UMaine Re-entry. What comes next?

What is Re-Entry

Just as every education abroad experience is different, people experience returning from their time abroad differently. Your education abroad experience no doubt had a huge impact on your life and this impact will show when you return home. This impact will have plenty of positives, but there may also be some struggles when you return home:

  • Remorse
  • Boredom
  • And reverse culture shock.

What exactly is reverse culture shock or re-entry shock though? R.M. Paige in her maximizing study abroad” work defines it as “the unexpected confrontation with the familiar.” You’ve spent so much time in another country, acclimating to a different culture, communities, and learning different modes of communication that, when faced with the suddenness of the familiar, navigating home is not as easy as what may have originally been thought.

Knowing and understanding how to cope with what you may experience when you return is a key way to navigating your re-entry. The Education Abroad Team has put together this Re-Entry page to help you navigate and settle back into your home country after your time abroad.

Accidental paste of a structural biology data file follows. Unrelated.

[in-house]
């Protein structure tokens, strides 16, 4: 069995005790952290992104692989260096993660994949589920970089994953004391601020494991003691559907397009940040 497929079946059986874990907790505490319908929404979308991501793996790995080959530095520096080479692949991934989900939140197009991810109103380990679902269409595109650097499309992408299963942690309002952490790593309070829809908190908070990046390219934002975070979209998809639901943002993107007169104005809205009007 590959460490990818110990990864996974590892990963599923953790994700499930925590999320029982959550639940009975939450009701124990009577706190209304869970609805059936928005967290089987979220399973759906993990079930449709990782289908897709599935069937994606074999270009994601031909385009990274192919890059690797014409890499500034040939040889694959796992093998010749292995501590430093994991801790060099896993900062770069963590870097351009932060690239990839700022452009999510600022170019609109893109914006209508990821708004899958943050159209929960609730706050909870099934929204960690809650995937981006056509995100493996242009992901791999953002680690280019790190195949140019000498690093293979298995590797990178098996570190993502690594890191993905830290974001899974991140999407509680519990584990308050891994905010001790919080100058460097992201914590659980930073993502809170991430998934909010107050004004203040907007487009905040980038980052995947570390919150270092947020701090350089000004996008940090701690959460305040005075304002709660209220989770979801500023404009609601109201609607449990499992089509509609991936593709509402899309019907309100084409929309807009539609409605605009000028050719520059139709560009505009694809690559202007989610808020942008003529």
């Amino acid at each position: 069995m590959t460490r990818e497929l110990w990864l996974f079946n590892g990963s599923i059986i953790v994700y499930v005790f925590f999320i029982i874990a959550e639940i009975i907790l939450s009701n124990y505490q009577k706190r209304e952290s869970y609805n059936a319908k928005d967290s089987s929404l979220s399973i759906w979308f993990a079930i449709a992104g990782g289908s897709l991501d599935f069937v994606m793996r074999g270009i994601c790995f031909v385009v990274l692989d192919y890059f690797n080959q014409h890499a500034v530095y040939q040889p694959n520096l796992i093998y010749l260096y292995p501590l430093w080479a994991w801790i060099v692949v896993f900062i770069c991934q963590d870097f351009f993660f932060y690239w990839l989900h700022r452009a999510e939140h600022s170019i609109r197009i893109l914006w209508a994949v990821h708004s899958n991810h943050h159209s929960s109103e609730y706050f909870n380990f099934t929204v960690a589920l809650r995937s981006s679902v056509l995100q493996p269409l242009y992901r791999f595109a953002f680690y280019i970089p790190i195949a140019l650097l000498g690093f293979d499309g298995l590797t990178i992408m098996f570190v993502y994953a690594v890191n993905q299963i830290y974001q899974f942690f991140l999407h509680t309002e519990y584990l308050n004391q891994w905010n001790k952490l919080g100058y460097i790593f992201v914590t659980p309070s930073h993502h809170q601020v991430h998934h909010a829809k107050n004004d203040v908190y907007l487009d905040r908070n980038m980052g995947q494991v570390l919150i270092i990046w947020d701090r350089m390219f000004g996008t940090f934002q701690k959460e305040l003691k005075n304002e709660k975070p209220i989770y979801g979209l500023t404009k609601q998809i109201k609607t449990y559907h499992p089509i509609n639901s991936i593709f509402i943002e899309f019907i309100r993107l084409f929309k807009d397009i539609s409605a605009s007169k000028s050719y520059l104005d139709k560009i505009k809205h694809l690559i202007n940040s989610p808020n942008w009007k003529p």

What You May Experience

You may find your original “normal” no longer as enjoyable as it once was. Things to occupy your time and attention may be harder to come by after your time in a foreign country.

Many people probably don’t expect this to happen, but friends and family may not be as interested in hearing about your time abroad and overcoming certain challenges. While initial interest is there about your highlights of abroad, further interest after hearing about it tends to fall away.

You may miss your host country and everything you said goodbye to upon your return home.

Just as friends and family lose interest in your stories from abroad, they may not be as keen on learning about or taking up cultures and customs that you’ve lived with for the duration of your time abroad.

Just as the friends and family you left behind while in your host country missed out on the experiences and adventures you had, you’ve also missed out on all of the experiences that they’ve had. This can be difficult to hear about and come to terms with, especially as you notice how relationships with family members and friends may have changed between each other and between yourself and them due to this absence.

People may fixate on small changes that you’ve acquired from your time abroad. They may also see these minor changes as “bad.” It’s best to keep in mind that these beliefs may be spurred by feelings of jealousy, fear, superiority and/or inferiority.

Just as you may have encountered this when you initially started your education abroad in your host country, you may experience cultural misunderstandings in your home country after your return. Things that might have been taken for jokes or sarcasm abroad may not be as readily received at home. Clothing styles may be frowned upon and use of foreign language could be seen as boasting, tying into the prior point of others feeling inferior.